Salesforce Tower+ expand detail
San Francisco, California, USA
1.4 million square feet / 130,000 square meters
Salesforce Tower will be the tallest building in San Francisco, joining the Golden Gate Bridge and the Transamerica Building as one of the skyline’s defining elements. Pelli Clarke Pelli won an international competition in 2007 to design the tower and the Transbay Transit Center at its base. Together, the two buildings represent a novel approach to public-private collaboration and sustainability in an urban setting.
The competition was sponsored by the Transbay Joint Powers Authority, a public entity created by the City of San Francisco to develop the new transit center. To help fund that building, part of the site was offered for sale to teams of developers and architects in an invited competition. Pelli Clarke Pelli and its development partner submitted a design that focuses on sustainability, neighborhood development, and financial feasibility.
Standing 326 meters (1,070 feet) tall, the tower has the simple, timeless form of the obelisk, giving the 60-story tower a slender, tapering silhouette. The walls are composed of clear glass with pearlescent metal accents. These horizontal and vertical accents gradually taper in depth to accentuate the curved glass corners. The walls rise past the top floor to form a transparent crown that appears to dissolve into the sky. Carved into the tower top is a vertical facet that will be lit at night.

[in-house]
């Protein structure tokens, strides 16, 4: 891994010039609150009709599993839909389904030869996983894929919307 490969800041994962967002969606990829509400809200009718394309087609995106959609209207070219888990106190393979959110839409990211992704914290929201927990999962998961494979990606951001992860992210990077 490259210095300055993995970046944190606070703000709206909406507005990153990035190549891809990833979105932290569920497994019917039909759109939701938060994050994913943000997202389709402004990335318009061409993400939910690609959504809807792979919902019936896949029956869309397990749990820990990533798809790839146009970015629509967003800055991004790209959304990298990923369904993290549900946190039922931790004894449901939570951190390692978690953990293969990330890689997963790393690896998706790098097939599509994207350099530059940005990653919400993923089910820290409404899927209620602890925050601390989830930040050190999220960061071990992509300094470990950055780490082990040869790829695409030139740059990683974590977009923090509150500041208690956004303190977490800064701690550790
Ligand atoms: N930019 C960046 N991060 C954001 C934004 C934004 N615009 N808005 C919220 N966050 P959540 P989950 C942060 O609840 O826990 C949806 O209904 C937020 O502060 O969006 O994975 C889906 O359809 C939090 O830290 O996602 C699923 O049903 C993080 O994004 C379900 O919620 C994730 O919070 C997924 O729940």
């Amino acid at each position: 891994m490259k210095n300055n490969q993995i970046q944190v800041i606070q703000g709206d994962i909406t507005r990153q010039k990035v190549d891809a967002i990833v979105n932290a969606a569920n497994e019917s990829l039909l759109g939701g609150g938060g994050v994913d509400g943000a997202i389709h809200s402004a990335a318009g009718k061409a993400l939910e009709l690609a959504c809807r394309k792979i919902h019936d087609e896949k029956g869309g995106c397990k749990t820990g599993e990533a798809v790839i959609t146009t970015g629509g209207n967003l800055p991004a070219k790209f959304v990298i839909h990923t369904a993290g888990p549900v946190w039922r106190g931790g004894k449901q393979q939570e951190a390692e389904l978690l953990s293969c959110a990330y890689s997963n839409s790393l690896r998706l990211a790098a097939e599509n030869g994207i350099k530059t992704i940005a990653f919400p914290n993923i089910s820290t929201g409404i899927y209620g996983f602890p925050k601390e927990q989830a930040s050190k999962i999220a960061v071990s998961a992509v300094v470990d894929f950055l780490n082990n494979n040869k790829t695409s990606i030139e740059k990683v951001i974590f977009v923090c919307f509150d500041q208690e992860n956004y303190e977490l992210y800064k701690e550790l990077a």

At its base, Salesforce Tower connects directly to the transit center, which will house 11 Bay Area transit systems. On top of the Transit Center and linked directly to the tower is a 5.4-acre public park, which will offer recreational, educational, and nature activities. The park has two roles: the future anchor of the neighborhood and a key element of the project’s sustainable design strategy.
Each floor of the tower will have integrated metal sunshades, calibrated to maximize light and views while reducing solar gain. High performance, low-emissivity glass will also help to reduce the building’s cooling load. Cooling may be provided in part by heat-exchanging coils wrapped around the tower’s foundations. The tower and transit center also include comprehensive water recycling systems. In addition, high efficiency air-handlers will take in fresh air on every floor.